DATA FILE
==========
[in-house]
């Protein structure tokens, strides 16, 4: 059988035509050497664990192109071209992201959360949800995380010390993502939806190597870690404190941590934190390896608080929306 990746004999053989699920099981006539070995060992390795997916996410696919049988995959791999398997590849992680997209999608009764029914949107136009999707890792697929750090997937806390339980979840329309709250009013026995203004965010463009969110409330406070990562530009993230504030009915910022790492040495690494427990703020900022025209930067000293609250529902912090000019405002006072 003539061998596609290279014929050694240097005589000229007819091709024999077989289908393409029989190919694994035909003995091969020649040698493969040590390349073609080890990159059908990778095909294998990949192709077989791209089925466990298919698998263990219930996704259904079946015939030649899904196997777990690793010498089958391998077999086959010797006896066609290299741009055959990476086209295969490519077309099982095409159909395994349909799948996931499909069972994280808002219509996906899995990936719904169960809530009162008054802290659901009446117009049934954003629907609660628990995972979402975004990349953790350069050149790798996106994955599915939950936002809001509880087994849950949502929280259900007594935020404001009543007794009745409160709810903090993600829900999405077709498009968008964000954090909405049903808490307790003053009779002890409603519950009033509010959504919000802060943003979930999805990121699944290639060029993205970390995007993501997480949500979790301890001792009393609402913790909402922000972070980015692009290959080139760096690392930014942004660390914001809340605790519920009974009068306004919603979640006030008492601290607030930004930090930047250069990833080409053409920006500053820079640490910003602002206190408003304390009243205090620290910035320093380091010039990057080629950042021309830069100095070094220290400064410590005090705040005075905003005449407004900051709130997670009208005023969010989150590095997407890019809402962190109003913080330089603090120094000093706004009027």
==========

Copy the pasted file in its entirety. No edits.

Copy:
[in-house]
């Protein structure tokens, strides 16, 4: 059988035509050497664990192109071209992201959360949800995380010390993502939806190597870690404190941590934190390896608080929306 990746004999053989699920099981006539070995060992390795997916996410696919049988995959791999398997590849992680997209999608009764029914949107136009999707890792697929750090997937806390339980979840329309709250009013026995203004965010463009969110409330406070990562530009993230504030009915910022790492040495690494427990703020900022025209930067000293609250529902912090000019405002006072 003539061998596609290279014929050694240097005589000229007819091709024999077989289908393409029989190919694994035909003995091969020649040698493969040590390349073609080890990159059908990778095909294998990949192709077989791209089925466990298919698998263990219930996704259904079946015939030649899904196997777990690793010498089958391998077999086959010797006896066609290299741009055959990476086209295969490519077309099982095409159909395994349909799948996931499909069972994280808002219509996906899995990936719904169960809530009162008054802290659901009446117009049934954003629907609660628990995972979402975004990349953790350069050149790798996106994955599915939950936002809001509880087994849950949502929280259900007594935020404001009543007794009745409160709810903090993600829900999405077709498009968008964000954090909405049903808490307790003053009779002890409603519950009033509010959504919000802060943003979930999805990121699944290639060029993205970390995007993501997480949500979790301890001792009393609402913790909402922000972070980015692009290959080139760096690392930014942004660390914001809340605790519920009974009068306004919603979640006030008492601290607030930004930090930047250069990833080409053409920006500053820079640490910003602002206190408003304390009243205090620290910035320093380091010039990057080629950042021309830069100095070094220290400064410590005090705040005075905003005449407004900051709130997670009208005023969010989150590095997407890019809402962190109003913080330089603090120094000093706004009027």